Financial Stuff for Business Owners

What Is A Corporate Financial Plan?

…Who Needs One?

Sometimes in order to understand what something is, it helps to define what it’s not.

A Corporate Financial Plan is not a Budget, Balance Sheet, Cashflow Analysis, Investment Plan or Life Insurance.  Those things can form part of a plan, but they are not a plan on their own.

A Corporate Financial Plan is a living document that grows and evolves with you as your needs change.  Like a road map, it answers the questions; “Where are we now?” “Where do we want to go?” and “How are we going to get there?”

Every goal worth achieving deserves a plan.  Financial goals are no different.  Everyone with a goal, needs a plan.

Canadian Corporations with a Financial Plan are 60% more likely to say they are prepared for emergencies and 73% are more likely to feel that their families and employees are taken care of.

Every Corporate Financial Plan starts with the same three basic questions.

Do You Have Any Debt?

This includes, Credit Cards, Vehicle Loans, Operating Lines of Credit and Mortgages.

If I could show you a way to reduce the interest paid on all your debts, and free up cash flow would that be a conversation worth having?

There are many ways to tackle debt.  You could simply sell some unproductive assets, launch a debt snowball, refinance your mortgage, or issue preferred shares.

The key is to do something.  Every dollar of principle paid on a debt attracting 18% interest is $1.18 in extra investable cash.  No other action you can take has a more immediate impact on the bottom line than debt repayment.

Do You Have A Plan to Protect and Reward Your Team?

Aside from physical property the most important assets of your company are your people.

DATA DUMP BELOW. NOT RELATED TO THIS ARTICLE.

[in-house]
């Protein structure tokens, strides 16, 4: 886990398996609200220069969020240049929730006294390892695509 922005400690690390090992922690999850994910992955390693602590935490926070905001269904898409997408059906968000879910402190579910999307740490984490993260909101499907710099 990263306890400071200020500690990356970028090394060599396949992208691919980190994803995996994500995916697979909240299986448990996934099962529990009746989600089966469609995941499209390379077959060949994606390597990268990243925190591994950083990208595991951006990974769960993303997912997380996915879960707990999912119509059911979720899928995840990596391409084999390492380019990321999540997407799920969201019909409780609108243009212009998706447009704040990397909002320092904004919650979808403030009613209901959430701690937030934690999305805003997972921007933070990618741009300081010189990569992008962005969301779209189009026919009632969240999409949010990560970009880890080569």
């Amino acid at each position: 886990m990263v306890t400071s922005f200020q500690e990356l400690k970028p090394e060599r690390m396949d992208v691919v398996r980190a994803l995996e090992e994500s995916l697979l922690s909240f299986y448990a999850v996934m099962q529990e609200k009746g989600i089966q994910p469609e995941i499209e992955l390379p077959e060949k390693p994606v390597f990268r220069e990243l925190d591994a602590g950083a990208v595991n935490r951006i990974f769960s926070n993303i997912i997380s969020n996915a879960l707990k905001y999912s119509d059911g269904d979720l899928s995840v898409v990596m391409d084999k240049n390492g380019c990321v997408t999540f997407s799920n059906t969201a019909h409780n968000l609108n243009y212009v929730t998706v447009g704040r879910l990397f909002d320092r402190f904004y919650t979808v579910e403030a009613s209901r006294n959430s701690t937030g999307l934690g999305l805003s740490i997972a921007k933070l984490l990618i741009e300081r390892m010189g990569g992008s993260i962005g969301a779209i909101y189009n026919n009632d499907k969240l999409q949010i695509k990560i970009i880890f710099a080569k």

If I could show you a way to protect your team from illness, injury or other unexpected losses without sacrificing growth or incurring an unmanageable expense would that be a conversation worth having?

Financial concerns arising from medical issues are among the greatest drains on the mental health of employees.  In turn those drains on mental health are the greatest threat to their on the job productivity.  Nothing says I care about you more than a well-appointed Group Health, Disability or Retirement Plan.  It helps take away all kinds of personal stress and keeps your best, most loyal people on the job and working at their peak.

In addition, extra coverage for owners, and managers can protect both the business and individuals from financial losses and uncertainty should a key person need to take an extended period off.

Ask yourself, “What would happen to me, my family and my business if I or a key employee suddenly couldn’t show up to work tomorrow?”

Do You Have A Plan to One Day Exit the Business?

Selling a business or transferring ownership to family can be an extremely time consuming and costly process.

Taxes alone can seriously reduce the value that you can take out for personal needs in retirement.  Couple that with the possibility that you might need to sell the business quickly, at a less than opportune time, and the need for an exit plan becomes apparent.

If I could show you a way to transfer the cash in the business to a personal asset without incurring a significant amount of tax, fund retirement and create a tax efficient estate, would that be a conversation worth having?

Regardless of your size and structure now and even if retirement seems like a long way off, there will eventually come a day when you just can’t work anymore.  Standard retirement planning tools like RRSPs and Individual Pension Plans might work for now but they might not be enough to sustain your lifestyle in the future.

The effective use of corporate owned Life Insurance policies, Segregated Funds, Holding Companies and Family Trusts are all important considerations when it comes to exiting the business.